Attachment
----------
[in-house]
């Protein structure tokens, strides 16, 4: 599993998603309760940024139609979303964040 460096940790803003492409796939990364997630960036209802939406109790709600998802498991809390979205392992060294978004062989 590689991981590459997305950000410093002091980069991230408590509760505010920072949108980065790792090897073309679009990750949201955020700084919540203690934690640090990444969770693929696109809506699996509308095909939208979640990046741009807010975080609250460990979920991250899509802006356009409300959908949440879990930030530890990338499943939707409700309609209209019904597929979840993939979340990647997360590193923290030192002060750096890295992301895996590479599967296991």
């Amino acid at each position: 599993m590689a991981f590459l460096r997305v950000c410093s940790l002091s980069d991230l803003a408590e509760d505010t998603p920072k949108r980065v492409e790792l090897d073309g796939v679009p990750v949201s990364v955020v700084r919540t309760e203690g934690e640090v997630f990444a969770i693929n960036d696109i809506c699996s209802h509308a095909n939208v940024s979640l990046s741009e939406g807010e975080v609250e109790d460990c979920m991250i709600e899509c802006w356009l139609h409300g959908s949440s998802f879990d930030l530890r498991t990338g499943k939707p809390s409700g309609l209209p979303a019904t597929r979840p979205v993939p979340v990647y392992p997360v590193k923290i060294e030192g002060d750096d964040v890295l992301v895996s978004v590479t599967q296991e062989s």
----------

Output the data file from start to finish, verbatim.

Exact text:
[in-house]
């Protein structure tokens, strides 16, 4: 599993998603309760940024139609979303964040 460096940790803003492409796939990364997630960036209802939406109790709600998802498991809390979205392992060294978004062989 590689991981590459997305950000410093002091980069991230408590509760505010920072949108980065790792090897073309679009990750949201955020700084919540203690934690640090990444969770693929696109809506699996509308095909939208979640990046741009807010975080609250460990979920991250899509802006356009409300959908949440879990930030530890990338499943939707409700309609209209019904597929979840993939979340990647997360590193923290030192002060750096890295992301895996590479599967296991």
């Amino acid at each position: 599993m590689a991981f590459l460096r997305v950000c410093s940790l002091s980069d991230l803003a408590e509760d505010t998603p920072k949108r980065v492409e790792l090897d073309g796939v679009p990750v949201s990364v955020v700084r919540t309760e203690g934690e640090v997630f990444a969770i693929n960036d696109i809506c699996s209802h509308a095909n939208v940024s979640l990046s741009e939406g807010e975080v609250e109790d460990c979920m991250i709600e899509c802006w356009l139609h409300g959908s949440s998802f879990d930030l530890r498991t990338g499943k939707p809390s409700g309609l209209p979303a019904t597929r979840p979205v993939p979340v990647y392992p997360v590193k923290i060294e030192g002060d750096d964040v890295l992301v895996s978004v590479t599967q296991e062989s």